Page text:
In September, the Israeli newspaper Haaretz equated America’s election countdown to a ticking time-bomb, set to explode in the form of an Israeli attack on Iran. Three days after Obama’s re-election, Israel’s military simulated a strike on Iranian nuclear facilities. While the international community looked on in agitated wonder, people in Israel held their breaths. Too often has the Islamic Republic been compared to Nazi Germany, sparking fear in the hearts of a people still barring the psychological scars of horrors long-gone.
During the summer, speculation over a potential strike on Iran reached fever pitch, encouraging the distribution of gas masks and scaring citizens into bomb shelters. July saw the increase of gas mask sales by 100%, with only 60% available for the entire population. Israelis panicked, and much of the country was lured into a somewhat cataclysmic mindset. A survey carried out by Haaretz found that half of Israel’s population was concerned about the survival of the state, fearing that a war with Iran would entail the end of Israel.
The distant and often sensationalized warnings of a second Holocaust in the guise of an Islamic power were materialising.
Instead of maintaining a much-needed sense of calm in a climate of exaggerated hype, Prime Minister Benjamin Netanyahu and Defense Minister Ehud Barak embraced a most antagonistic stance, and have been doing so for the past four months. Netanyahu’s rhetoric regarding Iran has seen a revival of his panic policy; a relatively simple task given the grounds upon which Israel was created – a safe haven for the persecuted European Jewry.
Speaking before the UN General Assembly, Israel’s prime minister wasted no time in exhibiting his theatric predisposition, baffling the world with a cartoon-like sketch illustrating Iran’s nuclear progress. The perfectly crafted PR stunt, and a speech embedded with Biblical references and dramatic rhetorical questions had critics on the edges of their seats. Bibi had given them the chance to resuscitate exhausted critiques, as accusations of Israel’s excessive victimhood flooded the blogosphere.
Earlier this year, Netanyahu used Holocaust Remembrance Day to further address the question of Iran; creating parallels between the Islamic state and Nazi Germany.
By comparing the Iranian problem to the horrors of the Holocaust, Netanyahu succeeded in reminding Israel that a nuclear-armed Iran should be seen as an existential threat.
Rabbi Yirmiyahu Cohen argues against this: “the reason as to why Iran is not comparable to Nazi Germany lies in a fundamental fact: the Nazis sought to kill the Jews personally, not politically. Today, the inverse is true.”
There has been no other Israeli government quite like the current one in using the Holocaust to make political points. We must, however, be aware of the difference between state and citizen. They are not one entity, and perceiving them as such undermines the citizen’s individuality and freedom of thought.
The amalgamation of state and citizen has largely distorted the world’s perception of who the Israeli Jew is. Whilst the average Jewish citizen of Israel is burdened by the scars of the Holocaust, the current government often thrives on the chance to employ the tragedy as a pseudo-justification for its often morally ambivalent foreign policy. This tendency has been historically stark in Israel’s treatment of Palestinians, and is now resurfacing in the approach in regards to Iran.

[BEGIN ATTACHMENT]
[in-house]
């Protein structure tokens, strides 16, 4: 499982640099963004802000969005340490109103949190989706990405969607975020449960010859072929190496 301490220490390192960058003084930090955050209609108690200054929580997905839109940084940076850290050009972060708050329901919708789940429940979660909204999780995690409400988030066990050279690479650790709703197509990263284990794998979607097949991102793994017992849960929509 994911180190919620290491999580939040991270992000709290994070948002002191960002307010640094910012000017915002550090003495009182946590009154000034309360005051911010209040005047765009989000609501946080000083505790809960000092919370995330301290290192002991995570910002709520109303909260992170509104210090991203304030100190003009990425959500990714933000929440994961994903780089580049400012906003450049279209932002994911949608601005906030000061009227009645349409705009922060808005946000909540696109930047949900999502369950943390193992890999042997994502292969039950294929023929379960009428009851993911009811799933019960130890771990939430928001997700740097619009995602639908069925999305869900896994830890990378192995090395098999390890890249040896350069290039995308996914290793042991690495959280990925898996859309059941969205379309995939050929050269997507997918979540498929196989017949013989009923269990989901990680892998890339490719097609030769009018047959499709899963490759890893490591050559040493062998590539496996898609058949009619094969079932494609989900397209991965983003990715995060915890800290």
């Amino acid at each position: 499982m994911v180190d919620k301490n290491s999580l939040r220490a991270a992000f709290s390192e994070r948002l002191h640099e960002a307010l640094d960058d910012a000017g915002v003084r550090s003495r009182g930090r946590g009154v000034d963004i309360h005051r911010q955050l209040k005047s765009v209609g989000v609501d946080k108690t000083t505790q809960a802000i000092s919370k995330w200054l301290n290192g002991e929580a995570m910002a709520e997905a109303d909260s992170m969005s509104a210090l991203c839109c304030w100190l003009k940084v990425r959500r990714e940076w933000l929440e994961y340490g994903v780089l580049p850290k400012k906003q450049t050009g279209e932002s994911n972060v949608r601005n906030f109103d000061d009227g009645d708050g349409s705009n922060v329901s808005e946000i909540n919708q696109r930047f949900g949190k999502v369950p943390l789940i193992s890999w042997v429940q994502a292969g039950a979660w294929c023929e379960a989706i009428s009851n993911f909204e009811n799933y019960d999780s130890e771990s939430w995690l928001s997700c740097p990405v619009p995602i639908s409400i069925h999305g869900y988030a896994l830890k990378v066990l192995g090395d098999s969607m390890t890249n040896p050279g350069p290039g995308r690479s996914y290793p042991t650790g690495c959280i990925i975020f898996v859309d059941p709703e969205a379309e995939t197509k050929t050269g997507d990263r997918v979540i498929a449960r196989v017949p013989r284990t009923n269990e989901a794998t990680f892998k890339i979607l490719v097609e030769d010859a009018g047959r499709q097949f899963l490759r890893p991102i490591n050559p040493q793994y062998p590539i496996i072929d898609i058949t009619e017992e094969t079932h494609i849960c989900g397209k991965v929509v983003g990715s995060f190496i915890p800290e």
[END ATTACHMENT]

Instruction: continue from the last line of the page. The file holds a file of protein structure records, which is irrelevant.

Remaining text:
Laziness on behalf of the international community has led to a superficial evaluation of the psychological trauma caused by the Holocaust. It has been easier to jump on the ‘Finkelstein bandwagon’ and punish Israel for its seemingly excessive and on-going victimhood.
In a world where the existence of psychological trauma is widely accepted, the dismissal of Israel’s collective psychological scars is somewhat baffling. In her book, Memorial Candles, Israeli psychiatrist Dina Wardi discusses the breakdown of Jewish identity through a Nazi-led psychological warfare.
It was ‘the destruction of the Jewish people as a collective’, Wardi writes.
A human being’s sense of identity is mostly constructed from the sense of belonging to a family and a community, explains Anthony D. Smith. By 1945 the Jews of Europe had been left with neither of those; their hometowns destroyed, and their families murdered.
Following the European Jewry’s ascent to Palestine, survivor syndrome became widespread, and the repression of their traumatic past translated into psychosomatic symptoms and mental disturbances. Inevitably, trauma trickled into the lives of the second-generation survivors, as recounted by Wardi.
Today, the grandchildren of the survivors still bear their scars. For many young Israeli Jews, the fear of a second Holocaust is embedded in their nature. Their apparent strength and sense of superiority is in fact fueled by a deep-seated sense of insecurity, explain RUSI’s Michael Stephens. It is widely accepted that posttraumatic stress disorder does not merely dissipate, instead it lingers in the victim’s life indefinitely.
Why then has the world decided to refute the possibility that the individual citizen may still be a victim of horrors long-gone, and is not manipulating the memory of the Holocaust?
The dismissal of fear as a mere political tool undermines the reality of a very vivid sense of anguish. The collective psychological trauma is on-going, and in-depth research such as Dina Wardi’s work with the children and grandchildren of Holocaust survivors, exposes the complex nature that lies behind the legacy of a methodical genocidal campaign.
All Jews are survivors, says Professor Colin Shindler, “but nationalist politicians are tempted to speak about the Shoah for purely political reasons.”
Today, it is important to distinguish between the men and women who live in fear of repetition, and the man who has been appointed to run their country.